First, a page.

Doubles from £100, B&B
The Fish Hotel, Broadway
High design values combine with plenty of highchairs at this bucolic bolthole outside the sleepy Cotswolds village of Broadway.
There's a cosy bar and a laid-back lounge that has a central woodburner, patchworks of comfy chairs in biscuity fabrics and shelves of fresh herbs. The staff, who could outlast and children's TV presenter for enthusiasm and energy, are on hand to organise activities in the Fish's 400-acre playground, including archery, off-roading and Segway safaris.
The 68 bedrooms are spread across four buildings and are fairly compact, with cosy armchairs and sheepskin throws, and there are five Hilly Huts - more woodburners, hot tub, private deck - aimed at couples.
Family rooms from £200 B&B
Calcot Manor, Tetbury
Don't feel too guilty about abandoning the kids as you soak in a lavender-lined outdoor hot tub, staring across at a roaring fire. They're in good hands at Calcot, which has Ofsted-registered nannies, arts and crafts for under-8s, PlayStations and a 12-seat cinema for bigger boys and girls, and babysitting for £10 an hour. The spa had a £300,000 makeover this year, including an impressive refit of the gym. We loved the muscle-melting Hydrotherm treatment, where you lie on warm-water cushions.
The bedrooms at this converted farm outside Tetbury do a nice line in understated glamour. Dress up for modern British dishes at the Conservatory restaurant; if you'd rather keep it casual. skinny jeans will do just fine at the Glumstool Inn, Calcot's own country pub. Yes, it does fish and chips.
Doubles from £209, B&B. Family rooms from £229 B&B
Artist Residence (Mr Hanbury's Mason Arms), South Leigh
This is the fourth in a much-loved mini chain of quirky properties, after London, Brighton and Penzance, and the group’s first foray into the countryside. The whimsical approach of the owners, Justin and Charlie Salisbury, transfers brilliantly to this 16th-century thatched pub in the cutesy village of South Leigh, outside Oxford.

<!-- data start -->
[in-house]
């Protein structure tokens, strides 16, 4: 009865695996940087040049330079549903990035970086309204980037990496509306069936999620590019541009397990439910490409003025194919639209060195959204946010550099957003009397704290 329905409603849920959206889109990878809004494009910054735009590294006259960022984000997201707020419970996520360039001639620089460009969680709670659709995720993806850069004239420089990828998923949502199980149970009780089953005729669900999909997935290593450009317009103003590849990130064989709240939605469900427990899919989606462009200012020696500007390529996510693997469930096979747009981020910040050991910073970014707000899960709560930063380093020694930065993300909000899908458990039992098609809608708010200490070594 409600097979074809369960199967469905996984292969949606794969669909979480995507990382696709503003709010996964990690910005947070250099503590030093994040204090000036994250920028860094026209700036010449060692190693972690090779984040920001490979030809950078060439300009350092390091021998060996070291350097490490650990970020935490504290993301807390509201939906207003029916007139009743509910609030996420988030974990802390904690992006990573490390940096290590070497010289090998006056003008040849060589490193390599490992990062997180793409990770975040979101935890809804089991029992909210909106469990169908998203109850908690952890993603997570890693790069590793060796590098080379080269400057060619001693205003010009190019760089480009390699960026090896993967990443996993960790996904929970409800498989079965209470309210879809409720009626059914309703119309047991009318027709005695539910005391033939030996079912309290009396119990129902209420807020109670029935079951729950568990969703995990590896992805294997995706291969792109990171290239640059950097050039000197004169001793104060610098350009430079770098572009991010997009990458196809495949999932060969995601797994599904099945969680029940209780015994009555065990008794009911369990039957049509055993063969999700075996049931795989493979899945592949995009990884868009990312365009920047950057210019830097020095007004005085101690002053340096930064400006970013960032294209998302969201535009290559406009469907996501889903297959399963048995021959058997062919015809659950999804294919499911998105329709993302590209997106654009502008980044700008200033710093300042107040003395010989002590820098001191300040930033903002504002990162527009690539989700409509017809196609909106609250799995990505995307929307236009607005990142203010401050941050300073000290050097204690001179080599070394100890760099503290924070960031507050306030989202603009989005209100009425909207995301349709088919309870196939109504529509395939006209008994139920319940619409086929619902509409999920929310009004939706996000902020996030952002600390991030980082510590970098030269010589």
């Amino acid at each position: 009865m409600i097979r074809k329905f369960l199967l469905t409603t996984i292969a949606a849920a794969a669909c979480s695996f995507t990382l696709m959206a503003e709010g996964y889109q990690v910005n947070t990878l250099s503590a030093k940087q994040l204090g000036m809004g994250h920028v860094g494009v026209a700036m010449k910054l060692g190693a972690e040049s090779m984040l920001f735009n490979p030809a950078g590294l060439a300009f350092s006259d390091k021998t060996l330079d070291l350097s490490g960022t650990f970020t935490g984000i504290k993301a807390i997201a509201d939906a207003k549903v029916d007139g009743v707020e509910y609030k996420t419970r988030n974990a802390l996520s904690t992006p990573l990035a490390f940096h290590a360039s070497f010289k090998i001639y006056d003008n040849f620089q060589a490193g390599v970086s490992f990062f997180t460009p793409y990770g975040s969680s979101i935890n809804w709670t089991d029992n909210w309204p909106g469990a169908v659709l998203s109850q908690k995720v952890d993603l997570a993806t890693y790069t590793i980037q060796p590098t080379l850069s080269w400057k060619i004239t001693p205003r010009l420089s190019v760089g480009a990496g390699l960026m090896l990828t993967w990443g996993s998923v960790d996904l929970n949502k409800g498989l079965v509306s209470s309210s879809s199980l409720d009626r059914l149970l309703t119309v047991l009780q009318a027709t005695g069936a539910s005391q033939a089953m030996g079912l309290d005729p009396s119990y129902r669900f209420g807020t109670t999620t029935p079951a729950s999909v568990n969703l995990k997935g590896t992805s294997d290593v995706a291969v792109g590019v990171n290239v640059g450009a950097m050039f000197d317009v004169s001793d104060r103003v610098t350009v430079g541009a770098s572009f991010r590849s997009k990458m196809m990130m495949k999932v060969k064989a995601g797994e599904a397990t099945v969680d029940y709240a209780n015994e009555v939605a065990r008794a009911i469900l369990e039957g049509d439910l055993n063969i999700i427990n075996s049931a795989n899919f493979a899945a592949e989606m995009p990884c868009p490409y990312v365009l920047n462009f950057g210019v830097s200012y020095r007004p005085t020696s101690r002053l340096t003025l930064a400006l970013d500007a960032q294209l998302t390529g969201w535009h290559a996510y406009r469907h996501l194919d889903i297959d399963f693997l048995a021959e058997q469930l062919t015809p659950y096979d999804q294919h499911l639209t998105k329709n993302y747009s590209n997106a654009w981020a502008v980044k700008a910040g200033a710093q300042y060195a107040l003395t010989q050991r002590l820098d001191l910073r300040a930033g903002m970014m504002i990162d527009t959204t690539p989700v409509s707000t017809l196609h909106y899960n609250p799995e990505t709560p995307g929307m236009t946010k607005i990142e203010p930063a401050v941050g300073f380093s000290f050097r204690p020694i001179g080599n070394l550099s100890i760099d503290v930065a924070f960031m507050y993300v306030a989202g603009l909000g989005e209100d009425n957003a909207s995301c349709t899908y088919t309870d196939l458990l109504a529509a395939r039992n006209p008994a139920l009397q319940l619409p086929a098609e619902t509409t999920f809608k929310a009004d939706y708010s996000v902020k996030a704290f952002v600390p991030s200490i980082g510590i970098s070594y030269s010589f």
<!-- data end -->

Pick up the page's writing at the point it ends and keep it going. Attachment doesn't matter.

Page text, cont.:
Downstairs, there’s a higgledy-piggledy little warren of rooms with flagstone floors, beamed ceilings, oak panels, open hearths, deep leather armchairs and a couple of bars. So far, so standard nice country pub. Yet most country pubs don't have photo galleries of French wrestlers on the walls, or framed girlie playing-card posters, or loos with reclaimed prison-cell doors. Their dining rooms don't have acid-trip floral wallpaper or display cases with human skulls. The food's good, with the talented Leon Smith sicking to tasty classics such as steak with triple-cooked chips.
To win our romantic category, though, a hotel needs to score in the bedroom department. The five here are built into eaves and beamed, with luxurious Volga linen on the extravagant beds and powerful rainforest showers. (The Farmhouse Suite has a freestanding copper bath.) Six more rooms and a cafe housed in outbuildings will arrive next year.
Doubles from £130, B&B
Foxhill Manor, Broadway
First impressions are important. At Foxhill Manor, a sophisticated Arts and Crafts mansion outside of the Cotswold village of Broadway, they'r egathered with bubbly in hand in the stylish sitting room, watching the drama of the Malvern Hills unfold through the window while the faff of check-in is taken care of.
There are eight bedrooms, each one unique: Cupid has a four-poster and side-by-side freestanding baths. There's a cinema for reruns of Casablanca or Gone with the Wind, and dinner can be eaten pretty much anywhere that takes your fancy.
Doubles from £380, B&B
The Bower House, Shipston on Stour
The man behind this excellent restaurant with rooms in Shipston on Stour is Andrew Knight, a former editor of The Economist and the chairman of Times Newspapers. he has teamed up with his novelist daughter Afsaneh, and theyve spent big and, on the available evidence, wisely.
The five bedrooms are six-star havens with bespoke super-king beds. Some have huge shuttered Georgian windows, others light-filled bathrooms with Moorish tiles and marble-topped baths.
Paul Merrony, who gained a loyal following at his Giaconda Dining Room, in London, oversees the menu.
Doubles from £130, B&B
Click HERE to see the full list of the 100 top British hotels